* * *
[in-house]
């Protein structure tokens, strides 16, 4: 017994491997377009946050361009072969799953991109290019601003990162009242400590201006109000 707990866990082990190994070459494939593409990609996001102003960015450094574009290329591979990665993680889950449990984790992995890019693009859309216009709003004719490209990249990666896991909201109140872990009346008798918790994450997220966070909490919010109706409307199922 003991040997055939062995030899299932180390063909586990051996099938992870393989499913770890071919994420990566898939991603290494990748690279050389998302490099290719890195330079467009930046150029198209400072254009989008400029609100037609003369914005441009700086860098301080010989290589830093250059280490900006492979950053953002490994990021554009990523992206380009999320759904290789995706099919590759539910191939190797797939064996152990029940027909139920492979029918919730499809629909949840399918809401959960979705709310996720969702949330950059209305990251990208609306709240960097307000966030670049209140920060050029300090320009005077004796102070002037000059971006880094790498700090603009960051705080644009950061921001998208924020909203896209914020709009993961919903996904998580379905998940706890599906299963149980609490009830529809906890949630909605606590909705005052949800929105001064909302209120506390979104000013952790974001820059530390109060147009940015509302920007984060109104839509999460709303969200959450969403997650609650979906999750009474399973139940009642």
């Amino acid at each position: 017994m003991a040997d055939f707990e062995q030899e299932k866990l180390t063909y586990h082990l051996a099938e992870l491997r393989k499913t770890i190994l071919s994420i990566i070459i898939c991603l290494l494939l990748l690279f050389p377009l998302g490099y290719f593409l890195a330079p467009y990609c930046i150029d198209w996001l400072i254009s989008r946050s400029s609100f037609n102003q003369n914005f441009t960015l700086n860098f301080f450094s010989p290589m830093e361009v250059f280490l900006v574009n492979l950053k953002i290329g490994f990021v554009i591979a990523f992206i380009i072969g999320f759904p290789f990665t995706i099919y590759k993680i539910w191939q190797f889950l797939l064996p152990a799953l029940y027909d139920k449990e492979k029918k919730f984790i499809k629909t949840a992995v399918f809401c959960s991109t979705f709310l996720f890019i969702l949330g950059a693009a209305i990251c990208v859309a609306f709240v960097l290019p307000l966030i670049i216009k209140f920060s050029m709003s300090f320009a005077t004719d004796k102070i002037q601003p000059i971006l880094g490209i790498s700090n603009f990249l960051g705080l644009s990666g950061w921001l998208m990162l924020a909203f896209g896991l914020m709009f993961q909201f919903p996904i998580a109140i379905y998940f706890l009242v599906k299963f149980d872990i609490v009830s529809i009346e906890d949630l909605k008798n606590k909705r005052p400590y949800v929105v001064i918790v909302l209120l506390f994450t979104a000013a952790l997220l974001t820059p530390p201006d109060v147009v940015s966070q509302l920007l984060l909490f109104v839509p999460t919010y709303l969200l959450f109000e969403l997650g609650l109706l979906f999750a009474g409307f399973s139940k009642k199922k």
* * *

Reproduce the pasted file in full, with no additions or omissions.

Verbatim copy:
[in-house]
């Protein structure tokens, strides 16, 4: 017994491997377009946050361009072969799953991109290019601003990162009242400590201006109000 707990866990082990190994070459494939593409990609996001102003960015450094574009290329591979990665993680889950449990984790992995890019693009859309216009709003004719490209990249990666896991909201109140872990009346008798918790994450997220966070909490919010109706409307199922 003991040997055939062995030899299932180390063909586990051996099938992870393989499913770890071919994420990566898939991603290494990748690279050389998302490099290719890195330079467009930046150029198209400072254009989008400029609100037609003369914005441009700086860098301080010989290589830093250059280490900006492979950053953002490994990021554009990523992206380009999320759904290789995706099919590759539910191939190797797939064996152990029940027909139920492979029918919730499809629909949840399918809401959960979705709310996720969702949330950059209305990251990208609306709240960097307000966030670049209140920060050029300090320009005077004796102070002037000059971006880094790498700090603009960051705080644009950061921001998208924020909203896209914020709009993961919903996904998580379905998940706890599906299963149980609490009830529809906890949630909605606590909705005052949800929105001064909302209120506390979104000013952790974001820059530390109060147009940015509302920007984060109104839509999460709303969200959450969403997650609650979906999750009474399973139940009642």
């Amino acid at each position: 017994m003991a040997d055939f707990e062995q030899e299932k866990l180390t063909y586990h082990l051996a099938e992870l491997r393989k499913t770890i190994l071919s994420i990566i070459i898939c991603l290494l494939l990748l690279f050389p377009l998302g490099y290719f593409l890195a330079p467009y990609c930046i150029d198209w996001l400072i254009s989008r946050s400029s609100f037609n102003q003369n914005f441009t960015l700086n860098f301080f450094s010989p290589m830093e361009v250059f280490l900006v574009n492979l950053k953002i290329g490994f990021v554009i591979a990523f992206i380009i072969g999320f759904p290789f990665t995706i099919y590759k993680i539910w191939q190797f889950l797939l064996p152990a799953l029940y027909d139920k449990e492979k029918k919730f984790i499809k629909t949840a992995v399918f809401c959960s991109t979705f709310l996720f890019i969702l949330g950059a693009a209305i990251c990208v859309a609306f709240v960097l290019p307000l966030i670049i216009k209140f920060s050029m709003s300090f320009a005077t004719d004796k102070i002037q601003p000059i971006l880094g490209i790498s700090n603009f990249l960051g705080l644009s990666g950061w921001l998208m990162l924020a909203f896209g896991l914020m709009f993961q909201f919903p996904i998580a109140i379905y998940f706890l009242v599906k299963f149980d872990i609490v009830s529809i009346e906890d949630l909605k008798n606590k909705r005052p400590y949800v929105v001064i918790v909302l209120l506390f994450t979104a000013a952790l997220l974001t820059p530390p201006d109060v147009v940015s966070q509302l920007l984060l909490f109104v839509p999460t919010y709303l969200l959450f109000e969403l997650g609650l109706l979906f999750a009474g409307f399973s139940k009642k199922k």